More than 20,000 EADS workers took to the streets in Germany today to protest against restructuring plans they fear could cost thousands of jobs.
The European aerospace group, part-owned by the French and German governments, is planning to combine its defence and space subsidiaries next year and has said it might sell some operations.
Protests were held at about 30 sites, from the company’s Airbus factories near Hamburg in the north to its Eurofighter jet assembly plant in Bavaria's Manching in the south.
"This has been a clear warning that the employees of EADS will not accept decisions made to their disadvantage and over their heads," said Ruediger Luetjen, head of the company's European works council and an IG Metall union representative.
The company is due to announce details of the shake-up on December 9, but labour representatives have called on EADS to show its hand sooner to ease workers' concerns after reports that several thousand jobs will be axed.
EADS has about 140,000 employees around the world, of which about 50,000 are in Germany.
"What is happening here is just not right," said Peter Stoerecker, one of about 1,000 workers who joined a rally in Manching.
Workers waved red flags emblazoned with the logo of Germany's IG Metall union and blew on red plastic whistles as they marched through snowy weather, accompanied by a brass band.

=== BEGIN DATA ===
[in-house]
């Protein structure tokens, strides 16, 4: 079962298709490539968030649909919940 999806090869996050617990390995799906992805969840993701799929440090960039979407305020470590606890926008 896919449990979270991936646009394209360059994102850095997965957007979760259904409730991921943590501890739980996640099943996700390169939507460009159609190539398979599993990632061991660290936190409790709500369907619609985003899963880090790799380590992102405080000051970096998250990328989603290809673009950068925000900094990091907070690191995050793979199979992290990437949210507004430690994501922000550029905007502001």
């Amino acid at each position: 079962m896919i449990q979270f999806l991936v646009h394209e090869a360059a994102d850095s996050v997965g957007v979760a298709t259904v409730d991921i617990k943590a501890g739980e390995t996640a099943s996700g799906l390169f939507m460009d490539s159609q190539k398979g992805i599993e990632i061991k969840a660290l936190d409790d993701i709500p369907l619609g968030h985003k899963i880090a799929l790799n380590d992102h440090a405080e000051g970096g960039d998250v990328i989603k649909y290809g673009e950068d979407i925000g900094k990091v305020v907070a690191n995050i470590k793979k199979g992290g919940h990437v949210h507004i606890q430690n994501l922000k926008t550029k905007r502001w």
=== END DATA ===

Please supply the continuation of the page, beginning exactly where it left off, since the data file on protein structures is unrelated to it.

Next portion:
The Manching plant is considered particularly vulnerable because it depends on future orders for the Eurofighter jet at a time when governments are reigning in their defence budgets.
"We make a profit, we are working at full capacity," Stoerecker said.
EADS wants to streamline a collection of German, French and Spanish businesses that created the company in 2000, as part of plans to double margins to 10 per cent by mid-decade and gain a global lift from Airbus, one of Europe's best-known brands.
IG Metall has been critical of the focus on a firm margin target across the group, considering some of its businesses are more profitable than others, and warned that some managers could push back much-needed investments to hit the margin target in the short term.
"Thanks to this self-indulgence, we and our families have to worry about our livelihood this Christmas," EADS Germany's works council chief Thomas Pretzl said at the Manching rally.
IG Metall said it is prepared to negotiate with management but would not shy away from calling strikes if no agreement can be reached. It also urged politicians to help to protect jobs.
"We understand the concerns of our workers," an EADS spokesman said, adding that the company is working on the details of its restructuring.
He reiterated that the goal is to ensure that EADS retains its long-term competitiveness in the global defence and space business, even if significant cuts are required.
The reorganisation follows the company's decision this year to scrap a decades-old Franco-German ownership pact to reduce government interference and give management more freedom to reshape the group.